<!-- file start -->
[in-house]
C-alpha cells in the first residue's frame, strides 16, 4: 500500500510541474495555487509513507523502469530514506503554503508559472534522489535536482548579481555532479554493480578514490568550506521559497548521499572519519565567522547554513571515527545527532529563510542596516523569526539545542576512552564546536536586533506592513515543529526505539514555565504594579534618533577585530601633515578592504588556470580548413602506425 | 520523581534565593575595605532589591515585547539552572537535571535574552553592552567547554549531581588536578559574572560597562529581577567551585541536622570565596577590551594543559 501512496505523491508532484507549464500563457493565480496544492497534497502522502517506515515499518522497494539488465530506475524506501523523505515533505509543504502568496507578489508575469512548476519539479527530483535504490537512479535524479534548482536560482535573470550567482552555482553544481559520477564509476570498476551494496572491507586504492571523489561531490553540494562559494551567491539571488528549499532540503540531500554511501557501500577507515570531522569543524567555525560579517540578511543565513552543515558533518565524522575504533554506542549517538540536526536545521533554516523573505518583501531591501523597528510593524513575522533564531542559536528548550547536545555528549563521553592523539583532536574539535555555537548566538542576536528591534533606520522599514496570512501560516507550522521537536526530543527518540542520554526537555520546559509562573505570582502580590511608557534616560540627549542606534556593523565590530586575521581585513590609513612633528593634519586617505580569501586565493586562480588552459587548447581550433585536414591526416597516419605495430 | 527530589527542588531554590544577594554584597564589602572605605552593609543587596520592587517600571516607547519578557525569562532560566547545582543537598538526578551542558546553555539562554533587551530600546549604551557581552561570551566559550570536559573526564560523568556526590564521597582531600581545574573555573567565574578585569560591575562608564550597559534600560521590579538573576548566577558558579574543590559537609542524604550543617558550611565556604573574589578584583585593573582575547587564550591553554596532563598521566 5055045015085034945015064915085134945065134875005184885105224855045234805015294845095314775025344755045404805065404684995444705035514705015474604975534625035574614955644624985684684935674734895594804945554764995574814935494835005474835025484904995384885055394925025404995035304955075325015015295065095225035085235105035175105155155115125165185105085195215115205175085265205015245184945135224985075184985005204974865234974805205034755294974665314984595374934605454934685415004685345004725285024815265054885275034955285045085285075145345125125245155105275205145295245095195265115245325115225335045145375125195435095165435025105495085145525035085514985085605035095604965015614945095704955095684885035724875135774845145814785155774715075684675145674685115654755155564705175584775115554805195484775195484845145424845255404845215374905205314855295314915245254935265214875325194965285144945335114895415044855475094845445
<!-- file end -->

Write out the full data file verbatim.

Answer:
[in-house]
C-alpha cells in the first residue's frame, strides 16, 4: 500500500510541474495555487509513507523502469530514506503554503508559472534522489535536482548579481555532479554493480578514490568550506521559497548521499572519519565567522547554513571515527545527532529563510542596516523569526539545542576512552564546536536586533506592513515543529526505539514555565504594579534618533577585530601633515578592504588556470580548413602506425 | 520523581534565593575595605532589591515585547539552572537535571535574552553592552567547554549531581588536578559574572560597562529581577567551585541536622570565596577590551594543559 501512496505523491508532484507549464500563457493565480496544492497534497502522502517506515515499518522497494539488465530506475524506501523523505515533505509543504502568496507578489508575469512548476519539479527530483535504490537512479535524479534548482536560482535573470550567482552555482553544481559520477564509476570498476551494496572491507586504492571523489561531490553540494562559494551567491539571488528549499532540503540531500554511501557501500577507515570531522569543524567555525560579517540578511543565513552543515558533518565524522575504533554506542549517538540536526536545521533554516523573505518583501531591501523597528510593524513575522533564531542559536528548550547536545555528549563521553592523539583532536574539535555555537548566538542576536528591534533606520522599514496570512501560516507550522521537536526530543527518540542520554526537555520546559509562573505570582502580590511608557534616560540627549542606534556593523565590530586575521581585513590609513612633528593634519586617505580569501586565493586562480588552459587548447581550433585536414591526416597516419605495430 | 527530589527542588531554590544577594554584597564589602572605605552593609543587596520592587517600571516607547519578557525569562532560566547545582543537598538526578551542558546553555539562554533587551530600546549604551557581552561570551566559550570536559573526564560523568556526590564521597582531600581545574573555573567565574578585569560591575562608564550597559534600560521590579538573576548566577558558579574543590559537609542524604550543617558550611565556604573574589578584583585593573582575547587564550591553554596532563598521566 5055045015085034945015064915085134945065134875005184885105224855045234805015294845095314775025344755045404805065404684995444705035514705015474604975534625035574614955644624985684684935674734895594804945554764995574814935494835005474835025484904995384885055394925025404995035304955075325015015295065095225035085235105035175105155155115125165185105085195215115205175085265205015245184945135224985075184985005204974865234974805205034755294974665314984595374934605454934685415004685345004725285024815265054885275034955285045085285075145345125125245155105275205145295245095195265115245325115225335045145375125195435095165435025105495085145525035085514985085605035095604965015614945095704955095684885035724875135774845145814785155774715075684675145674685115654755155564705175584775115554805195484775195484845145424845255404845215374905205314855295314915245254935265214875325194965285144945335114895415044855475094845445